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I was on a coffee origin trip with my former roaster, London Canada’s Fire Roasted Coffee Company. Owner David Cook and manager Patrick Dunham were in Portland for the year’s largest coffee industry trade show, and the three of us flew to Kona, Hawaii from there.
Read: Touchdown in Kona Hawaii
David is also the owner of Habitual Roasters, a chocolate roaster in London, bringing the same awareness of quality and experience to chocolate as he does to coffee. David wanted to find a source for cacao beans while in the area. He explained to me that it’s rare to find regions suited to grow both coffee and cacao, and that Hawaii was one of them.
The biggest secret in chocolate is not how they get caramel in Caramilk bars, it’s that there is great complexity and grade of quality in chocolate, just as there is in coffee or wine. Different regions of the world produce cacao of varying taste, and David processes and roasts cacao to bring people bars of chocolate sourced from different parts of the world. To date, David does not have a Hawaiian chocolate bar, nor do any other chocolate craftspeople in the area. He wanted to bring something new to London.
David had learned of a small farmer on Hawaii’s Big Island that was growing cacao. His name was Sharkman. On our second night there, David made contact with him and set up a meeting to tour his farm and learn more about his farming practices.
“I don’t know, but he insisted that I call him that.” Dave answered. How could this not be interesting?
From our rental in Kona, we would be driving virtually the entire Big Island to get to Sharkman’s farm and back.
The Big Island boasts of an unusual number of individual climates over one land mass. As you can see, we drove through distinct three weather patterns in less than three hours. The weather and landscape changed as quickly as it changes in these images.
As we approached, I became the co-pilot. With Patrick in the back seat with our map, and David driving the car, I manned the phone and took directions from the Sharkman himself.
“Hi there!” Sharkman bellowed over the phone.
“Is this the Sharkman?” I asked.
“Yes it is!” Sharkman answered with enthusiasm.
“Is that what I should call you?” Yes, I thought it was pretty cool just to say we were going to meet somebody named Sharkman.
Sharkman proceeded to give me directions that even a local would have had to write down. I scribbled them down furiously, occasionally shouting out random city, river, or street names, looking for confirmation from Patrick in the back seat that he could see any of these places on the map.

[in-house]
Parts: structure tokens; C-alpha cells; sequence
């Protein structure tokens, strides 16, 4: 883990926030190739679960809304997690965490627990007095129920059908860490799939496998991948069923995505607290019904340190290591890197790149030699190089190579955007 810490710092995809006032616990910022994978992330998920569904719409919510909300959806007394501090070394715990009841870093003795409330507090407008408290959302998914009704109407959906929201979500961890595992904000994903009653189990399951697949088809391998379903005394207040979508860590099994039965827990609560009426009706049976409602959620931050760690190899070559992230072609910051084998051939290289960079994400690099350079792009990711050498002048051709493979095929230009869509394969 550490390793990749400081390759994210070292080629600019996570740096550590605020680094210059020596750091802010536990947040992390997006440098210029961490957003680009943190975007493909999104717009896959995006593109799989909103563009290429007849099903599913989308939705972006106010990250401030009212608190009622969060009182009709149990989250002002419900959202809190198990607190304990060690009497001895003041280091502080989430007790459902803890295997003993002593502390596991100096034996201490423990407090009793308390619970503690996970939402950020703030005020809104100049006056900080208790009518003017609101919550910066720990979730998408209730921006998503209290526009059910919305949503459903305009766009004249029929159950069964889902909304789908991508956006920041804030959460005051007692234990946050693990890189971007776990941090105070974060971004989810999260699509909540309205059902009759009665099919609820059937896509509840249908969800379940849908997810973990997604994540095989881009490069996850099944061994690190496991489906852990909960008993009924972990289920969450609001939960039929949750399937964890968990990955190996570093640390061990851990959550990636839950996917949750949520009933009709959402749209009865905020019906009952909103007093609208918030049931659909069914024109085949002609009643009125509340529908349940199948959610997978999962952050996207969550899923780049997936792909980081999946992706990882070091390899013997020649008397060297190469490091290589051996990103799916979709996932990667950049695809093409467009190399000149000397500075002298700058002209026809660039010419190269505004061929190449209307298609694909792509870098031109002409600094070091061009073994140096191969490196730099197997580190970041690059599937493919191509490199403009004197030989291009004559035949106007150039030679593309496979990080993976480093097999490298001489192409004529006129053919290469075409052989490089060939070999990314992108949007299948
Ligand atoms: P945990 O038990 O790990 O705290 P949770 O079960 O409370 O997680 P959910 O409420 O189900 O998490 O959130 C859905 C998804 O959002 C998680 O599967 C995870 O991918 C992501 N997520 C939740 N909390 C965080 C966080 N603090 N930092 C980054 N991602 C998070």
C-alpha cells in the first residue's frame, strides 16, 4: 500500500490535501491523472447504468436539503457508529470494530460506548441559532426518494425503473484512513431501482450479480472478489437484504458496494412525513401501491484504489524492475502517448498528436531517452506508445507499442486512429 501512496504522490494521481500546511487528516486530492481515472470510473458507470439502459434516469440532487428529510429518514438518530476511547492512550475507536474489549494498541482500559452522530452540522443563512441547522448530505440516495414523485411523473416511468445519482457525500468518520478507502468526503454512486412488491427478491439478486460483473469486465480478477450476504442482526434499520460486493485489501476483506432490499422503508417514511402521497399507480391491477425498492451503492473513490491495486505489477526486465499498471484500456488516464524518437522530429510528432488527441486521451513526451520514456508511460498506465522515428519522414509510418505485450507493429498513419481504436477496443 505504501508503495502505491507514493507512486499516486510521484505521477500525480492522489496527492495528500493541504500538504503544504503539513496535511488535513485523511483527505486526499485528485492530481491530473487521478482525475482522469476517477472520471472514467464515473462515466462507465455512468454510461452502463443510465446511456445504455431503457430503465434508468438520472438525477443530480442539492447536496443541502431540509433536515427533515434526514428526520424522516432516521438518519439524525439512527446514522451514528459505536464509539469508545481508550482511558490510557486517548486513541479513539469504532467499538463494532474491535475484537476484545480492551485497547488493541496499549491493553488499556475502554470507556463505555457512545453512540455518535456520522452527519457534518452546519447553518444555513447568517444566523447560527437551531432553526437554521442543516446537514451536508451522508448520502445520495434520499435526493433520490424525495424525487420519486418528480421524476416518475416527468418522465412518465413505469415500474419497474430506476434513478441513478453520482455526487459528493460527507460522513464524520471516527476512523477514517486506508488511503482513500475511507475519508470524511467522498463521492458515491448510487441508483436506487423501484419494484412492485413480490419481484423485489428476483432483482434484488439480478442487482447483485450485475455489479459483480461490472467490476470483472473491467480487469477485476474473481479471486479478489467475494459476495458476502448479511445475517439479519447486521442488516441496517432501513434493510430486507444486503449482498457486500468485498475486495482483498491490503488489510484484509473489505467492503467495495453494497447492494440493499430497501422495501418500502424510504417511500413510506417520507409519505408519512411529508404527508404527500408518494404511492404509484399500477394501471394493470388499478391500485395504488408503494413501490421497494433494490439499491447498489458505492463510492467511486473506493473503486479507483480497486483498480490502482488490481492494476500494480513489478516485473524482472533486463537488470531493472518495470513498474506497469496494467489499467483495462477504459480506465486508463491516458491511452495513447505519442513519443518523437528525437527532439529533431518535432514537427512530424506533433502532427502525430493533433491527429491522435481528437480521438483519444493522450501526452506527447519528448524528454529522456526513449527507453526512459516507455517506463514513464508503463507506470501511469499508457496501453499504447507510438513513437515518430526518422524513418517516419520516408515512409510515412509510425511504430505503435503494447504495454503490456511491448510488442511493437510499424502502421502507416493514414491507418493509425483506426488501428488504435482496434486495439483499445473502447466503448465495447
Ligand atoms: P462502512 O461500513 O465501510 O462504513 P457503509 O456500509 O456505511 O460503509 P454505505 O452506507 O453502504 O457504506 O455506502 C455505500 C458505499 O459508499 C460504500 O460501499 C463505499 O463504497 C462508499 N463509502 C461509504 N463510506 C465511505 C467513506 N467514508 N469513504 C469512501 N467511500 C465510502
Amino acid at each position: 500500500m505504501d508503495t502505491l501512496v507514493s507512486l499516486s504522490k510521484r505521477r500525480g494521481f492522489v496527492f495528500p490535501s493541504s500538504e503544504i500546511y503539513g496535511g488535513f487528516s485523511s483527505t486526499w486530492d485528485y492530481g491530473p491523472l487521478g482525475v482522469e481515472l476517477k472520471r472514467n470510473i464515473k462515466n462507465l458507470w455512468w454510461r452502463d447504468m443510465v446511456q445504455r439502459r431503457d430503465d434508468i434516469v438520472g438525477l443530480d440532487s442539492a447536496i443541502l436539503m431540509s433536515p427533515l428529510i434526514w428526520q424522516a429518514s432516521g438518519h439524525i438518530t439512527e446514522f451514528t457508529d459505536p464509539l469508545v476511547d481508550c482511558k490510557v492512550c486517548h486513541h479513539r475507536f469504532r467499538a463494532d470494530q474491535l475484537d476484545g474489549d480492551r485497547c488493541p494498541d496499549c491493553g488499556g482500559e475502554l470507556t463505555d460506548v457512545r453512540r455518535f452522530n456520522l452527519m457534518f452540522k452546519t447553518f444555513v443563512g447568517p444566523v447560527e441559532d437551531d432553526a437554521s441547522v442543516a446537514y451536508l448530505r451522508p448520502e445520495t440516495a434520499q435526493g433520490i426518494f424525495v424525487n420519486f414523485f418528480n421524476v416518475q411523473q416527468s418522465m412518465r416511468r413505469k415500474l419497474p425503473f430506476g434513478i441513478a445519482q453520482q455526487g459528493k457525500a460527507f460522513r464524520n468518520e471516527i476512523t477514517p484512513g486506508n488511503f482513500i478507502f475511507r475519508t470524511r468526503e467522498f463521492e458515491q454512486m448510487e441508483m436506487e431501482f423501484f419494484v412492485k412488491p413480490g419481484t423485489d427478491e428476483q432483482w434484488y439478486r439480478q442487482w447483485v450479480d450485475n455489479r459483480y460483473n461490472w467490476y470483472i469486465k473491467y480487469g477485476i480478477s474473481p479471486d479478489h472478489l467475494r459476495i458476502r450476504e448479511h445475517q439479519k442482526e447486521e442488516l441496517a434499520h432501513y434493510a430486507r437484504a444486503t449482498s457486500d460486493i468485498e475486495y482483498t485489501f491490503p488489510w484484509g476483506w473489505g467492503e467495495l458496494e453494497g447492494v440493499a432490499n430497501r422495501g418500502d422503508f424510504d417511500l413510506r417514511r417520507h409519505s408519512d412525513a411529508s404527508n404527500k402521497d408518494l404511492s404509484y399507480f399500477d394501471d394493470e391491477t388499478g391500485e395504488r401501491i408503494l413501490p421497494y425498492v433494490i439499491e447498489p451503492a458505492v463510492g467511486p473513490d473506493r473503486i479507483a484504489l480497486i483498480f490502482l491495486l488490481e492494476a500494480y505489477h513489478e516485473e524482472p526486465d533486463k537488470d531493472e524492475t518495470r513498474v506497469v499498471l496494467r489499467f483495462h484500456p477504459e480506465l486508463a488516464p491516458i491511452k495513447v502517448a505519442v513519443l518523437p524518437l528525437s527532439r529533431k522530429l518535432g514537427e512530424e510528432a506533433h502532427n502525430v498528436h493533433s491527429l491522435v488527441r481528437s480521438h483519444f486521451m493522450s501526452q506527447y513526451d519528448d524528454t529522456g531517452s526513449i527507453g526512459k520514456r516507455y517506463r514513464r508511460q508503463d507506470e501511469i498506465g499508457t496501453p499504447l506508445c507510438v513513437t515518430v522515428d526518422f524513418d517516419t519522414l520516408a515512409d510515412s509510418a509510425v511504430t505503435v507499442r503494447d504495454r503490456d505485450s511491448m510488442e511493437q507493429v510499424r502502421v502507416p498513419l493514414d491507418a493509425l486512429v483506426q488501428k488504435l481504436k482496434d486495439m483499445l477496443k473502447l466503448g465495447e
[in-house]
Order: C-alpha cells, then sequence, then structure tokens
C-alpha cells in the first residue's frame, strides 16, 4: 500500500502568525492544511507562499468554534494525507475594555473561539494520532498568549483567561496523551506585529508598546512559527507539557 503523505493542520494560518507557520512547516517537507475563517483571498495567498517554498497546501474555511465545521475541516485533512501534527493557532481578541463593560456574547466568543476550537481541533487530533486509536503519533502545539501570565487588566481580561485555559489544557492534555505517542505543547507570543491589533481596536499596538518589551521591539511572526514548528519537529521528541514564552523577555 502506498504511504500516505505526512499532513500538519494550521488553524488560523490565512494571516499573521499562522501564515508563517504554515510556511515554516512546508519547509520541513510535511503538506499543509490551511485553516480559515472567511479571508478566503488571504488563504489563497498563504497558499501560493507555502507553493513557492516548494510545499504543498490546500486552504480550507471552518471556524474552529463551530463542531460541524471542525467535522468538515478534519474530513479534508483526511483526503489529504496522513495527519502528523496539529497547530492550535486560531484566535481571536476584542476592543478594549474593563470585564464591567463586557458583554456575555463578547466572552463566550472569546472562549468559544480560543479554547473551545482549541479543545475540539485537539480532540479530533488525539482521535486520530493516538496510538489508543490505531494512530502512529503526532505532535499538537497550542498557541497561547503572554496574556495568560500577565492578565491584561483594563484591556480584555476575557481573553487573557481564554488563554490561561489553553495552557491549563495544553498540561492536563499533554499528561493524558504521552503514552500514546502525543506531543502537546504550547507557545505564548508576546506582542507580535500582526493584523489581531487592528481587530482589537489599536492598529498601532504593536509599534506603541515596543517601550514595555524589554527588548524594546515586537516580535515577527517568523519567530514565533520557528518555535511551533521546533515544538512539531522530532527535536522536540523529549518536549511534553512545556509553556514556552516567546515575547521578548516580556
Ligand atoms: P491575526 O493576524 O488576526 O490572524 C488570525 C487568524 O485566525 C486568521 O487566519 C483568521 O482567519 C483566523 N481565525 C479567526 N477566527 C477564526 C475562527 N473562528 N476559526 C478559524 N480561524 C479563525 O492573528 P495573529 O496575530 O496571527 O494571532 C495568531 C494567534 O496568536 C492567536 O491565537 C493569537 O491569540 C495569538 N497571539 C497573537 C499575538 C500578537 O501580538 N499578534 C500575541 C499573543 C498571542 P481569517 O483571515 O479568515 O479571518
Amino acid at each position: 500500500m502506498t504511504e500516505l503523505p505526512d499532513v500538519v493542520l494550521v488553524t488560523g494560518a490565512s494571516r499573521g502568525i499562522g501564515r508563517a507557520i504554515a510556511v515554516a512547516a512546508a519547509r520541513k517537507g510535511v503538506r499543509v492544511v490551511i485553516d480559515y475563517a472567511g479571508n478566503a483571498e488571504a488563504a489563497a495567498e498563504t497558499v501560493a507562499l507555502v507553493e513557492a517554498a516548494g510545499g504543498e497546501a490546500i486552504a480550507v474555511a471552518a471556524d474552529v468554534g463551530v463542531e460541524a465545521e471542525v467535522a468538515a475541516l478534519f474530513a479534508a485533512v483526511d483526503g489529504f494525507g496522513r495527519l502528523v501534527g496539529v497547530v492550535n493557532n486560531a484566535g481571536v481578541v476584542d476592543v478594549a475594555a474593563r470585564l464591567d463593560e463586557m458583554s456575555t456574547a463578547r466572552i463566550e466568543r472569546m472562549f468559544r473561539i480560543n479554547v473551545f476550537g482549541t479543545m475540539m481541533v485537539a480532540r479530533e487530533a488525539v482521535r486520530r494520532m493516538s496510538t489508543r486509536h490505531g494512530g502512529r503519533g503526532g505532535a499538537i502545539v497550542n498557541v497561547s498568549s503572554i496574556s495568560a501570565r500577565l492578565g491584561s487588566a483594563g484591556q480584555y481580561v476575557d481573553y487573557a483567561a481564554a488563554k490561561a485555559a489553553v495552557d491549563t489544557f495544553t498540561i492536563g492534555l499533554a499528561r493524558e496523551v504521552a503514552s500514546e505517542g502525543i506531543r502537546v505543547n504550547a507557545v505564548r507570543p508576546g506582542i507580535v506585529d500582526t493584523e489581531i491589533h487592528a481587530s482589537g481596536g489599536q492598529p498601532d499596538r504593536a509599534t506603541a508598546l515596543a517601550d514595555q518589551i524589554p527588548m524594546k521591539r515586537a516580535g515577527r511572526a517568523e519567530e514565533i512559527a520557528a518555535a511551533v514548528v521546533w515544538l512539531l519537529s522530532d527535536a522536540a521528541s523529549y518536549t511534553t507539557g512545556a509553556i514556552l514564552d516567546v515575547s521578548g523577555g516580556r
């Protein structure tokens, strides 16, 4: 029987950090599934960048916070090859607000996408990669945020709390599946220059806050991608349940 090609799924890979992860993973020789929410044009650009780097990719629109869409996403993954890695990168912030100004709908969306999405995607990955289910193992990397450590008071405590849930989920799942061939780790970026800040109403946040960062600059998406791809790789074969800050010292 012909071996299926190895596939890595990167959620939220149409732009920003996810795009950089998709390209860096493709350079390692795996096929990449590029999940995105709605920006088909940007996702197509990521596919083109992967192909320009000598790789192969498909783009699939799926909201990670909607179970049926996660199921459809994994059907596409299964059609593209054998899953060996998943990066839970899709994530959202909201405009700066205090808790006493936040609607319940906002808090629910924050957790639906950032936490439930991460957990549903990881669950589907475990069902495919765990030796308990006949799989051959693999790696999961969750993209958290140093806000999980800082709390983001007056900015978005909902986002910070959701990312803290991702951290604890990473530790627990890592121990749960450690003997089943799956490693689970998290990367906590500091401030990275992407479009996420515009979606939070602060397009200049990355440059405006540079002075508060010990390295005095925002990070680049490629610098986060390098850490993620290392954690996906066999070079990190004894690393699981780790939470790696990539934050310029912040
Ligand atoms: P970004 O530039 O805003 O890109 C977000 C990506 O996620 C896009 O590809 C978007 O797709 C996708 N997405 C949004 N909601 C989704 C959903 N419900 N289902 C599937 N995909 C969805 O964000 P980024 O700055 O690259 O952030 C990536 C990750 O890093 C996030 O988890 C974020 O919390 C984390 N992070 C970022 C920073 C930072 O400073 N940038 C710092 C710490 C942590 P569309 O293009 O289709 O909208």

This was old hat for David. David has been on coffee origin trips to Latin America, and assured us that you rarely find a farm without getting lost along the way. We didn’t get lost too badly. Deep into farming territory, we realized we were on the wrong road and had to turn around. Sharkman had said he would leave a white lawnchair on the street in front of his property so we wouldn’t miss it.
We passed this cute future café along the way. Sharkman is renovating it to feature the coffee and chocolate that he grows on his own farm. Customers at that café will be treated to product as fresh as it comes. Farm fresh. The future café was on the way to his farm, so Sharkman asked us to stop there and throw some energy at it.
We eventually found the white lawnchair, and Sharkman’s farm.
His name is Thomas “Sharkman” Sharkie. I asked him to pose for this picture, I really liked his “Happiness is a cup of coffee” shirt. On his small farm, he grows coffee, cacao, and small amounts of other produce, some of it unique to Hawaii’s growing conditions. He roasts and processes both coffee and cacao on-site, selling it locally as Hilo Shark’s Coffee and Hilo Shark’s Chocolate.
Sharkman took us on a tour of his farm. It was important for David to understand what exactly he would be buying, and farming and processing practices were essential to David’s decision. With his knowledge of how cacao is supposed to be grown and handled, there were specific things that David needed to see, hear, and understand from Sharkman.
From cacao pod to the drying process to the roasting to forming the bar itself. I will never look at chocolate the same way again. It was an incredible experience. Sharkman had us each try fresh soft chocolate made from the cacao trees we were just looking at. You don’t find chocolate like this at 7-Eleven.
From coffee cherry, to the green bean inside it, to the roasting, to grinding and brewing a cup. We also sampled some delicious coffee, in case David had an eye towards one day sourcing this from Sharkman as well.
Have you ever seen on the Simpsons when Homer is easily distracted by the dog with the fluffy tail? Well, I’m like that for dogs in general, regardless of their tail. Sharkman’s dog Lola accompanied us on our tour, and I was side-tracked playing with her.
Just as interesting as any other part of the experience, was how the meeting ended. Many business owners feel that brow-beating their suppliers is part of regular business. David and Sharkman ended on a different note altogether. Once the tour was over and all questions were answered, David shared his company’s vision with Sharkman, who was as interested to hear about David’s business as he was committed to providing him with a consistent quality product. When it was over, the two men hugged and agreed to a long-term partnership. No agreements were signed, and there wasn’t a single dispute about price. Sharkman will bring the cacao into the world. David will raise awareness in his market of just how special and unique it is. One is buying from the other, but the two formed a business partnership that day.